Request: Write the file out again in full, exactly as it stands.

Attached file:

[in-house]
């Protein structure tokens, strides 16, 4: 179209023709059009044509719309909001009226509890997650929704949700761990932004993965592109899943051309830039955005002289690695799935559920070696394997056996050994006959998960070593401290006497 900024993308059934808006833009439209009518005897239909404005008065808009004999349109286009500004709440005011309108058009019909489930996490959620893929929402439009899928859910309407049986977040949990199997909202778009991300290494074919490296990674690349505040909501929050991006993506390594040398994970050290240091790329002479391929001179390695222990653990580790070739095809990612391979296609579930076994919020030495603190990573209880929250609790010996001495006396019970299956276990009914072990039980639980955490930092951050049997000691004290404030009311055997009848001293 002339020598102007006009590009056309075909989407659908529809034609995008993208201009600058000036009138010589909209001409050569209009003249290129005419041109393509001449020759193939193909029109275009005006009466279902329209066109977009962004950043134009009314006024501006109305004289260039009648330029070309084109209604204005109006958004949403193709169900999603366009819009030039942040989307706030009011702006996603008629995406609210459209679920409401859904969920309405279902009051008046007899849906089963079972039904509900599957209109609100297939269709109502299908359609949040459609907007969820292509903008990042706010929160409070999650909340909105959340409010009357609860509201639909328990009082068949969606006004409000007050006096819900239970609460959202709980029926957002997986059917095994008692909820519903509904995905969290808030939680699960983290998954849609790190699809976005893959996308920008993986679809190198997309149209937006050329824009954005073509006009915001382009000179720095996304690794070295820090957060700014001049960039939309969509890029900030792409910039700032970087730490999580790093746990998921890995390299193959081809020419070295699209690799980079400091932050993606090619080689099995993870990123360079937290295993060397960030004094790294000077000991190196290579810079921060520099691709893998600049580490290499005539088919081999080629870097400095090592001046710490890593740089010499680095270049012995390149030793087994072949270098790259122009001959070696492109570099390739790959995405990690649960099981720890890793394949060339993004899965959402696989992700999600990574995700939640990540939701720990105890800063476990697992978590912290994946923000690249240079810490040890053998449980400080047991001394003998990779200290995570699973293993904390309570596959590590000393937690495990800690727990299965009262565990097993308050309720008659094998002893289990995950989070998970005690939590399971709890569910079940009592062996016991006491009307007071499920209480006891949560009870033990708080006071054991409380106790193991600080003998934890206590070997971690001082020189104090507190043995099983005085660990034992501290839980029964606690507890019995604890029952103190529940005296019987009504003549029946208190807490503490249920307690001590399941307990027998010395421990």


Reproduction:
[in-house]
């Protein structure tokens, strides 16, 4: 179209023709059009044509719309909001009226509890997650929704949700761990932004993965592109899943051309830039955005002289690695799935559920070696394997056996050994006959998960070593401290006497 900024993308059934808006833009439209009518005897239909404005008065808009004999349109286009500004709440005011309108058009019909489930996490959620893929929402439009899928859910309407049986977040949990199997909202778009991300290494074919490296990674690349505040909501929050991006993506390594040398994970050290240091790329002479391929001179390695222990653990580790070739095809990612391979296609579930076994919020030495603190990573209880929250609790010996001495006396019970299956276990009914072990039980639980955490930092951050049997000691004290404030009311055997009848001293 002339020598102007006009590009056309075909989407659908529809034609995008993208201009600058000036009138010589909209001409050569209009003249290129005419041109393509001449020759193939193909029109275009005006009466279902329209066109977009962004950043134009009314006024501006109305004289260039009648330029070309084109209604204005109006958004949403193709169900999603366009819009030039942040989307706030009011702006996603008629995406609210459209679920409401859904969920309405279902009051008046007899849906089963079972039904509900599957209109609100297939269709109502299908359609949040459609907007969820292509903008990042706010929160409070999650909340909105959340409010009357609860509201639909328990009082068949969606006004409000007050006096819900239970609460959202709980029926957002997986059917095994008692909820519903509904995905969290808030939680699960983290998954849609790190699809976005893959996308920008993986679809190198997309149209937006050329824009954005073509006009915001382009000179720095996304690794070295820090957060700014001049960039939309969509890029900030792409910039700032970087730490999580790093746990998921890995390299193959081809020419070295699209690799980079400091932050993606090619080689099995993870990123360079937290295993060397960030004094790294000077000991190196290579810079921060520099691709893998600049580490290499005539088919081999080629870097400095090592001046710490890593740089010499680095270049012995390149030793087994072949270098790259122009001959070696492109570099390739790959995405990690649960099981720890890793394949060339993004899965959402696989992700999600990574995700939640990540939701720990105890800063476990697992978590912290994946923000690249240079810490040890053998449980400080047991001394003998990779200290995570699973293993904390309570596959590590000393937690495990800690727990299965009262565990097993308050309720008659094998002893289990995950989070998970005690939590399971709890569910079940009592062996016991006491009307007071499920209480006891949560009870033990708080006071054991409380106790193991600080003998934890206590070997971690001082020189104090507190043995099983005085660990034992501290839980029964606690507890019995604890029952103190529940005296019987009504003549029946208190807490503490249920307690001590399941307990027998010395421990």